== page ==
Student-Centred Learning: Why is it important?
Willy Renandya – 15 March 2022
Student Centred Learning (SCL) has been around for many years now. I remember reading a book on this topic more than 30 years ago entitled The Learner-Centred Curriculum: A Study In Second Language Teaching (CUP) by David Nunan & Michael Long.
Not surprisingly, many of us in the ELT profession are quite familiar with SCL, i.e., we know what SCL means, how it is different from TCL (Teacher-Centred Learning), and more importantly perhaps, how to plan, deliver and assess learning using a SCL pedagogy.
Just ask a teacher friend of yours if their teaching philosophy reflects TCL or SCL. You can be sure that 90% or more would say that they use SCL in their teaching.
But what they say and what they actually do in the classroom can be two entirely different things. We don’t always practice what we preach, do we?
Empirical and experiential observations continue to show that the following are still widely practiced by many of us. Needless to say, these are typical features of a TCL approach.
- Teacher talk accounts for some 70-80% (or higher in some places) in a typical classroom
- Lecturing continues to be the dominant teaching style in many language lessons. Often it is less effective lecturing style (i.e., monologic and monotonous) and not the more engaging style (i.e., interactive or conversational) that we use.
- Teacher-student interactions tend to be limited, much less student-student interactions.
- Teachers’ no 1 concern is to do with how they can cover the curriculum/syllabus in the most efficient manner (thus the lecturing style alluded to above).
- Quantity, rather than quality, of learning is given more attention.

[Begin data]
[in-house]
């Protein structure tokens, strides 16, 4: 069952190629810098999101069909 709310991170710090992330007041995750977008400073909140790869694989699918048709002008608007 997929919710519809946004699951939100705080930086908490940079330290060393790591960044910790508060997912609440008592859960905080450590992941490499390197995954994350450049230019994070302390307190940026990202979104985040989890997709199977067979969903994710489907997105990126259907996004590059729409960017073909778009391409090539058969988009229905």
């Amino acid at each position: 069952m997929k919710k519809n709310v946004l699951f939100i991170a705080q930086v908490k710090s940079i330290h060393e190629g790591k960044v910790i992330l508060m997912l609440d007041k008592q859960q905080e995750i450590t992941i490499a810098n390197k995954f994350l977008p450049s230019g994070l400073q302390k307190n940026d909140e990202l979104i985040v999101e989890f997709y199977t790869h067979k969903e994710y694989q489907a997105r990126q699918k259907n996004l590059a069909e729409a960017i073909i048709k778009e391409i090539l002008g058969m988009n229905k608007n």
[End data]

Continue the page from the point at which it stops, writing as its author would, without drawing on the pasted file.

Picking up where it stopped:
- Student-centred methods such as inquiry-, problem- or project-based learning are rarely used. The classic reason: these take up too much curriculum time.
- Assessment of learning is the main mode of assessing student learning. Assessment for learning, i.e., the kind of assessment used to support and improve learning plays a limited role.
What then are the characteristics of a SCL method of teaching? Here are some key features:
- Teacher talk is kept to a minimum so that students can have a lot more opportunities to explore, elaborate and reflect on their learning.
- The teacher uses a variety of teaching methods (e.g., lecture, discussion, debate, seminar, inquiry-based or problem-based learning) to cater for the different learning styles of the students.
- The teacher makes explicit links between what students learn in the classroom and how this can be applied in the real world.
- The teacher communicates clearly their beliefs and expectations that every student can achieve success
- The teacher keeps reminding the students that effort is more important than talents, intelligence or socio-economic backgrounds
- The teacher strives to make the classroom a safe place for students to take risks and to explore novel ideas
- The students are given opportunities to learn with and from their peers through collaborative learning activities
- The students are encouraged to demonstrate their thinking and learning in multiple ways (verbal, visual, kinesthetic etc)
It is about time that we embrace SCL in our teaching. If we do it well, there is a greater chance that we will see a greater number of students achieving more success in their learning.